ANKARA – The candidate for Turkey’s main opposition party, Ekrem Imamoglu, proclaimed himself on Monday the victor in the race for mayor of Istanbul – the country’s largest city – in the recent local elections which, if confirmed, would constitute a significant setback for Turkish President Recep Tayyip Erdogan’s party, which has held power in the sprawling metropolis for the past 25 years.
Imamoglu, who headed the candidacy of the social democratic Republican People’s Party (CHP), told press that – according to his party’s own provisional ballot counts – he had defeated his main rival, Binali Yildirim, of the ruling Justice and Development Party (AKP) led by Erdogan.
“I know that we’ve won in Istanbul, it’s very clear,” he said in a press conference.
Imamoglu said that while the remaining votes had yet to be added to his outfit’s internal data, he had so far obtained at least 26,558 more votes than Yildirim.
He also called on the country’s state news agency, Anadolu, to “fulfill its democratic duty and release updated results” after the agency published figures overnight that showed Imamoglu losing by 0.05 percent with 98 percent of the ballots counted.
Yildirim, however, had earlier claimed that he was the winner of the election.
“We won the elections in Istanbul,” the AKP candidate – who served as prime minister between 2016-2018 and is a former speaker of the Grand National Assembly – said, according to Anadolu. “We thank the people of Istanbul for handing in the duty to us.”
In addition, the provincial head of the AKP in Istanbul claimed that Yildirim had won by a margin of around 4,000 votes.
Imamoglu urged Yildirim not to be part of what he described as “dirty manipulation” and called on Erdogan to assist in declaring a final result in a clean way in order to “help democracy.”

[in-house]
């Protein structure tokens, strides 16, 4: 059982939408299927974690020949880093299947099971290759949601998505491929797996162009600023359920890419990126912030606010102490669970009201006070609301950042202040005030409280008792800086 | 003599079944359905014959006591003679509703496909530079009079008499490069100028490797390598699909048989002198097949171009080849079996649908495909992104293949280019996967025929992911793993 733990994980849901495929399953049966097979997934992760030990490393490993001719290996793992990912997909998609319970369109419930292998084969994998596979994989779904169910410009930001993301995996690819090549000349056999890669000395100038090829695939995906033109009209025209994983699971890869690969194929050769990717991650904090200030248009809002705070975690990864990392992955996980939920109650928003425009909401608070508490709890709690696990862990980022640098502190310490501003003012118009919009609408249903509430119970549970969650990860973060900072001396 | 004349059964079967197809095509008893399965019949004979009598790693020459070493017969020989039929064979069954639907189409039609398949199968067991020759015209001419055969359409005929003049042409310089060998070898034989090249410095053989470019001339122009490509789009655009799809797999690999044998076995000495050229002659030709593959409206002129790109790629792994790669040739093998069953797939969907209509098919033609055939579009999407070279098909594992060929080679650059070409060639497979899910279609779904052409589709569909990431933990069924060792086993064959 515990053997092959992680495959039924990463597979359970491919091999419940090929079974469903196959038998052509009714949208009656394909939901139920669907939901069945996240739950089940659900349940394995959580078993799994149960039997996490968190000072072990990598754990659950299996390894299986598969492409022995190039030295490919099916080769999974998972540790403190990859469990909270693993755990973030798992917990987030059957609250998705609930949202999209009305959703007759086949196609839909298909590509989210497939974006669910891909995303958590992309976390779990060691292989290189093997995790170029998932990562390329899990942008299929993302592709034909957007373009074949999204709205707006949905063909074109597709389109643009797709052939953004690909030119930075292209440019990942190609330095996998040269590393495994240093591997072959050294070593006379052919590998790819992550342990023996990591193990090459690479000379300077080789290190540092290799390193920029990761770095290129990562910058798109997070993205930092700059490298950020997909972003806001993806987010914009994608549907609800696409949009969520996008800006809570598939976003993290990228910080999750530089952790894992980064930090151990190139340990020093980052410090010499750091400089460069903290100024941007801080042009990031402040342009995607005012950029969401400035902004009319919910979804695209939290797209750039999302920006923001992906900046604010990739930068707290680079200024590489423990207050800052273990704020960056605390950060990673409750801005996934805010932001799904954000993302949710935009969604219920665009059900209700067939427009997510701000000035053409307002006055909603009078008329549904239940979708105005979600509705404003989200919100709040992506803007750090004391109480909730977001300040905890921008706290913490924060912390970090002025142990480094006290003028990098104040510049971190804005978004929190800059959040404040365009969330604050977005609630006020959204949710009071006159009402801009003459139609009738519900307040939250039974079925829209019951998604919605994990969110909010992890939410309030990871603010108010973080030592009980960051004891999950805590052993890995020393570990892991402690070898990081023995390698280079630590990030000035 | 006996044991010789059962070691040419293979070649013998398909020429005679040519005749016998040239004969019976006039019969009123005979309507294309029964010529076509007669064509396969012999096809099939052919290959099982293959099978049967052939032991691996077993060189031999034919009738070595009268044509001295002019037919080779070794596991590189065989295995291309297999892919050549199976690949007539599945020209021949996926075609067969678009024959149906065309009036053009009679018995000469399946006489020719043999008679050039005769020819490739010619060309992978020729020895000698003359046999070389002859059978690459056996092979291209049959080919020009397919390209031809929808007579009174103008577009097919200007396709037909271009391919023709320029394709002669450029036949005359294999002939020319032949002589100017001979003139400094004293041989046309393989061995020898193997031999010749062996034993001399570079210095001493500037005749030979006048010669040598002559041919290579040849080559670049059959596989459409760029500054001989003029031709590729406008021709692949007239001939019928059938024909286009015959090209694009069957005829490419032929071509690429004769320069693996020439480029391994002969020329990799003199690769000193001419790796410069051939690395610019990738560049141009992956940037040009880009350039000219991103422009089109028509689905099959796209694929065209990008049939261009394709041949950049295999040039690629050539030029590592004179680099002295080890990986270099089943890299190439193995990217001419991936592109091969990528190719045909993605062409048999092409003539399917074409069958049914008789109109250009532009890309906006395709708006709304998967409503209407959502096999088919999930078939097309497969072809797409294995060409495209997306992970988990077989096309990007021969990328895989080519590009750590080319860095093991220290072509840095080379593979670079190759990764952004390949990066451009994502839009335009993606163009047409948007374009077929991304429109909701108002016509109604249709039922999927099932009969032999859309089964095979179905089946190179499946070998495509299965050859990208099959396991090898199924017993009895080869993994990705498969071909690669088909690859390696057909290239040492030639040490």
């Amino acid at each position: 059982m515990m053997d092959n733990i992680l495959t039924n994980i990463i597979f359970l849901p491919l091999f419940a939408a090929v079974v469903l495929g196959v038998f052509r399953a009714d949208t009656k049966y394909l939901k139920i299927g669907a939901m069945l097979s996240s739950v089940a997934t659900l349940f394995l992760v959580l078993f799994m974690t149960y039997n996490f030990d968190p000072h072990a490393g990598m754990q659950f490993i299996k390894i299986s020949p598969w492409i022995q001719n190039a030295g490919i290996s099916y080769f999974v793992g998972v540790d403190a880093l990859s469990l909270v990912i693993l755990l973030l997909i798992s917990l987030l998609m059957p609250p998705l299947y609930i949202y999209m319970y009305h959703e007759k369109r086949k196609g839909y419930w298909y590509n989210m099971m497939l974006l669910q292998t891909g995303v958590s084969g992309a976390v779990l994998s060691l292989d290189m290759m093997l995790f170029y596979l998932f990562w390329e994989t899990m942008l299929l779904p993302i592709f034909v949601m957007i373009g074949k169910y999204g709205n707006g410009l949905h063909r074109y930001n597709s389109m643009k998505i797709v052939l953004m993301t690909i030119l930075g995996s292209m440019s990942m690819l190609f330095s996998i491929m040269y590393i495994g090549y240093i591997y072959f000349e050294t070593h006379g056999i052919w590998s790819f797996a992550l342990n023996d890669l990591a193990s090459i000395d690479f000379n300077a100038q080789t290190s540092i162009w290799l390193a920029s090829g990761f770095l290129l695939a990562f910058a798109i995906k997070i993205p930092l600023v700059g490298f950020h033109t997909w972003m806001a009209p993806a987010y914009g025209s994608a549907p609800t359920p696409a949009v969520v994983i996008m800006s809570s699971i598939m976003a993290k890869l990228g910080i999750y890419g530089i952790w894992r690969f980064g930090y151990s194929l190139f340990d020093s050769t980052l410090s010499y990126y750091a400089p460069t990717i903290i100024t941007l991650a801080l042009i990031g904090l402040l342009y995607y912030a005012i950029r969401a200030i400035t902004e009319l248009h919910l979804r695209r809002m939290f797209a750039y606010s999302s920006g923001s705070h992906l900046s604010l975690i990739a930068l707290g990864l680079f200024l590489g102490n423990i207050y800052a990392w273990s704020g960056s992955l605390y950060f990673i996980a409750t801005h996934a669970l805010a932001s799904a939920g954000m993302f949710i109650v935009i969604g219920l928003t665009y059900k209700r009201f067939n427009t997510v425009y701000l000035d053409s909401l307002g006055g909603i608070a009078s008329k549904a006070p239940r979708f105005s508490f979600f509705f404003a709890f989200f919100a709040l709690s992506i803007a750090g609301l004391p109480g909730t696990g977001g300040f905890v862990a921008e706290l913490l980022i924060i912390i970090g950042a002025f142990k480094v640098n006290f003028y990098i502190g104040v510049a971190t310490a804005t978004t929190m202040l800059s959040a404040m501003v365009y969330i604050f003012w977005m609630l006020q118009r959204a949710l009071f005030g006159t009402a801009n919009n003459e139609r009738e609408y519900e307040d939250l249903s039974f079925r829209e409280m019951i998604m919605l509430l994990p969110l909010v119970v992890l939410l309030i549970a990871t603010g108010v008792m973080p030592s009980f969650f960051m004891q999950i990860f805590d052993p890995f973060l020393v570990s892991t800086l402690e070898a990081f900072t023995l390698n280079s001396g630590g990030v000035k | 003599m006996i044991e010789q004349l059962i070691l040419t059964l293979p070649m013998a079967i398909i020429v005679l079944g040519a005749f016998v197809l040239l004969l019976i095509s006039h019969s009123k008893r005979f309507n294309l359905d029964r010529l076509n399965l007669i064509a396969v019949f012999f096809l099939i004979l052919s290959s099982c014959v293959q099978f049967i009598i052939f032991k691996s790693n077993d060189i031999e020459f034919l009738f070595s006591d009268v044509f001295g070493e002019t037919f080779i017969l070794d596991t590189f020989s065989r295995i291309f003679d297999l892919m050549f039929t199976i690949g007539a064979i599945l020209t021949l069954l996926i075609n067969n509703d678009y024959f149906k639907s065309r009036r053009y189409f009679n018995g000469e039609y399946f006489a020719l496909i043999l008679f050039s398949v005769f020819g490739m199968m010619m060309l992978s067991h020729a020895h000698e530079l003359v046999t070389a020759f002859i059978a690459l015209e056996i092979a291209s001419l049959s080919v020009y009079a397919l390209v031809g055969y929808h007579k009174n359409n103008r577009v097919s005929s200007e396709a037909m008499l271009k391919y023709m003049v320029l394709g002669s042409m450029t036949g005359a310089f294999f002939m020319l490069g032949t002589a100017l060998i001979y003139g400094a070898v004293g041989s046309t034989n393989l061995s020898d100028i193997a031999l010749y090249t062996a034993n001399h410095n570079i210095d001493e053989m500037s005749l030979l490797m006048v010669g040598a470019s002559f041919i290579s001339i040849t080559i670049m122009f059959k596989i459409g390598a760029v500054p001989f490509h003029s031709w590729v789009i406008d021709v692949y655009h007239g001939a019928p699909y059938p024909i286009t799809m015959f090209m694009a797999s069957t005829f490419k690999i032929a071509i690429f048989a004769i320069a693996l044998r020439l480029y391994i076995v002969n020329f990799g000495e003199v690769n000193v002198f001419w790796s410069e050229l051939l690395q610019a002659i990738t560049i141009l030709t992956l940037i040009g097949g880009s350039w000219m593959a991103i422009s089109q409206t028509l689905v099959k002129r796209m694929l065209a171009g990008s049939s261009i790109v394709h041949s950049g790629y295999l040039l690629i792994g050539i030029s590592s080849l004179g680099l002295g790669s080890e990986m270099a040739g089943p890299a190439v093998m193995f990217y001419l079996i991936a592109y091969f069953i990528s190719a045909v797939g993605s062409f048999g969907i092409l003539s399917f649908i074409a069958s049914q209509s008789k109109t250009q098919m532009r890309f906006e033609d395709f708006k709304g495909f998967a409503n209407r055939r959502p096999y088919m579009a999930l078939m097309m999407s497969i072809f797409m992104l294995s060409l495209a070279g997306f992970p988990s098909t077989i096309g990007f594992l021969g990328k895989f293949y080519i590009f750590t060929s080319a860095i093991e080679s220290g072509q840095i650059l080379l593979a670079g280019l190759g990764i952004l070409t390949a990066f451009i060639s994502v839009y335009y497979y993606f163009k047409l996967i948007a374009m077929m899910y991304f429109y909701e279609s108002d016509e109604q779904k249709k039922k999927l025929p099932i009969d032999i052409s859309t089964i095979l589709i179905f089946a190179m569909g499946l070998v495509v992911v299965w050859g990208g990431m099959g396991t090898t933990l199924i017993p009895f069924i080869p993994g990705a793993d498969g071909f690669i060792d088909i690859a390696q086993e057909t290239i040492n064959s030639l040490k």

According to Turkey’s highest election authority, the Supreme Electoral Council (YSK), it was too early to announce final results, as 0.26 percent of ballots had yet to be counted.
The YSK’s president, Said Güven, was quoted by the daily Cumhuriyet as saying that Imamoglu led Yildirim by 27,889 votes with 99.74 percent of ballots counted.
The AKP could still ask for a formal recount, as the YSK voided some 300,000 ballots it deemed invalid.
At an election night rally held on Sunday night in the capital, Ankara, Erdogan appeared to concede that his party had lost several cities, including Istanbul, although he said that the AKP was still Turkey’s “number one” party.
“In Istanbul, most of the districts we either won or are neck-and-neck. This means that even if our people lost the mayorship, the districts were for the AKP,” Erdogan told his supporters.
The president’s communication director, Fahrettin Altun, said in a Twitter post on Monday that Erdogan’s remarks did not contradict the earlier victory declaration made by Yildirim.
Faced with an economic downturn prompted by the collapse of the Turkish lira, as well as a slump in public opinion polls, Erdogan said that the AKP’s poor showing in the elections resulted from a failure to properly explain themselves and win over the hearts of the people, adding that the party would work harder in the future to seduce those voters.
The conservative leader, who ascended to the presidency in 2014, first rose to political prominence while serving as mayor of Istanbul between 1994-1998.
The AKP also lost its stranglehold on Ankara to the CHP for the first time since 1994, with the social democrat Mansur Yavas defeating the incumbent, Mustafa Tuna.
Losing the country’s two biggest cities would represent a severe blow to the AKP, which has unquestionably been the dominating party in Turkish politics for the past decade.
The local elections saw two main blocs competing against each other: the center-left alliance between the CHP and the moderate liberal-nationalist Iyi (“Good”) Party and the right-wing alliance between the AKP and the far-right Nationalist Movement Party (MHP).
While AKP and MHP obtained 53.66 percent of the vote in the 2018 presidential election, they dropped to 51.67 percent in Sunday’s mayoral races.
CHP and the Iyi Party, meanwhile, saw a considerable rise from a share of 33.94 of the vote in 2018 to 37.53 percent on Sunday.